Privately Offers Users Control Over Social Media Sharing

Kudelski, a Swiss security firm, launched a new application for iOS and Android users called Privately, which is geared towards helping users keep control of their digital content.

The application is used in conjunction with popular social media networks such as Facebook and Twitter. Instead of directly uploading images to these websites, the images are instead stored by the application in an alternate location, and then shared on the websites. This is similar to how a video might be uploaded to YouTube, or a photo uploaded to PhotoBucket, and then shared elsewhere.

Although this might seem like unnecessary extra steps for something you plan to share, it will give you added control and security when you want it. Like many other social media services, you can define who can view your content, and where. In addition, the application lets you dictate how long an image can be viewed before it is removed, giving you more control.

The service works with more than just pictures. Users also have the ability to dictate how long posts can be viewed before they are deleted, and videos are also supported in the same way. All levels of the application and service are encrypted to guarantee that important information is not stolen.

Although the application is currently available for free on both Android and iOS, it is not a product solely for end users. It's intended for wider use by companies internally as an added security feature, and by telecommunications companies who can use the service to provide end users with added security.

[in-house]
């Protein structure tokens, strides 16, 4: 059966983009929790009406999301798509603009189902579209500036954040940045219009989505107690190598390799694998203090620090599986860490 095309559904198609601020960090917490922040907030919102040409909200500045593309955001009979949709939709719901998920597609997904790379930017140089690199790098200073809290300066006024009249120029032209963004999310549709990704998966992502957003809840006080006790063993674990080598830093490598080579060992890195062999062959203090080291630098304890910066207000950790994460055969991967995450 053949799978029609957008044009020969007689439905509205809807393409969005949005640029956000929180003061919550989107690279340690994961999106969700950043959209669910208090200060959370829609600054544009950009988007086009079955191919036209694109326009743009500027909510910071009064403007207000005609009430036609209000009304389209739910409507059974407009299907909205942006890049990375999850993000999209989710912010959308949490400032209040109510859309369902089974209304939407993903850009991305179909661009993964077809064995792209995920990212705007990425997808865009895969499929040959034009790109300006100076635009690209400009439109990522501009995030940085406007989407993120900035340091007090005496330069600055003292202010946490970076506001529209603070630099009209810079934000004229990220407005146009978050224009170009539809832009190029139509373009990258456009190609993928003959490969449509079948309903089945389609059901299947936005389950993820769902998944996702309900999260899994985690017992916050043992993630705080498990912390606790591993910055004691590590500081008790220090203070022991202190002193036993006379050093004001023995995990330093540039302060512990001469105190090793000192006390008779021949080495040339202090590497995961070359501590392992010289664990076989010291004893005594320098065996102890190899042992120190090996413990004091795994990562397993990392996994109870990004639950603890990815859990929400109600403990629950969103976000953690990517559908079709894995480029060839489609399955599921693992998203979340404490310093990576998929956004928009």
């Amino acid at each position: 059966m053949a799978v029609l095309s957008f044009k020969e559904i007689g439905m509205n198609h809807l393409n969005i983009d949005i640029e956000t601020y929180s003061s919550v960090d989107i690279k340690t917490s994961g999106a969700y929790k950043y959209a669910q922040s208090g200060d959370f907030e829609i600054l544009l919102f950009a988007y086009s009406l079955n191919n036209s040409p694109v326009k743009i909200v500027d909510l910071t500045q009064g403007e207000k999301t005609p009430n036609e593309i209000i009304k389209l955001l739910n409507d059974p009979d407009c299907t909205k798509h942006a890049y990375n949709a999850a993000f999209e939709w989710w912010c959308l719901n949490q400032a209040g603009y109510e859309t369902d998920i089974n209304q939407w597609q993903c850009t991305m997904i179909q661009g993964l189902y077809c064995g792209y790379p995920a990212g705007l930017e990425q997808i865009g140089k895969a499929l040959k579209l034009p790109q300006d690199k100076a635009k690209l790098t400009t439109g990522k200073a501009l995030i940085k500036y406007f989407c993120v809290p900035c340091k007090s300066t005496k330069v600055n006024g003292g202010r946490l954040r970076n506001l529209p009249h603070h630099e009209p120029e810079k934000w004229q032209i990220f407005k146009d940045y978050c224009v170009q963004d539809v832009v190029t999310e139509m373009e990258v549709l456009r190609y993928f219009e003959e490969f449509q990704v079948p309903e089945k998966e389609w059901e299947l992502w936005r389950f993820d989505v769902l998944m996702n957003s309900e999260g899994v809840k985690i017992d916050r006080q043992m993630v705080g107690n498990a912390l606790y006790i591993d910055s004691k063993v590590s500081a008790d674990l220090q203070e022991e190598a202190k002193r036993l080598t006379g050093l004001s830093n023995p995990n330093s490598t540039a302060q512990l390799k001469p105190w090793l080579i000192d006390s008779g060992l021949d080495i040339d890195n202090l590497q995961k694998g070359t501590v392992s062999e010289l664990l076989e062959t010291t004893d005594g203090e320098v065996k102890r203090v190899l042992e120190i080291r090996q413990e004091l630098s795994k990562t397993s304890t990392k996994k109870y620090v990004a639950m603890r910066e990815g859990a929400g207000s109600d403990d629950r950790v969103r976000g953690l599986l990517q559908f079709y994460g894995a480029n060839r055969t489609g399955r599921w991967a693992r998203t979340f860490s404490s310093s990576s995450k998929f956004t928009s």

After the cyber attacks against Sony, Edward Snowden releasing NSA secrets online, and other Internet security alerts in the media, people have become increasingly concerned about the safety of their information.

This application aims to help users keep their content more secure by limiting how long it is exposed to the open Internet. In doing so, users can worry less about someone using their content for purposes they don't approve of.

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Michael Justin Allen Sexton is a Contributing Writer for Tom's Hardware US. He covers hardware component news, specializing in CPUs and motherboards.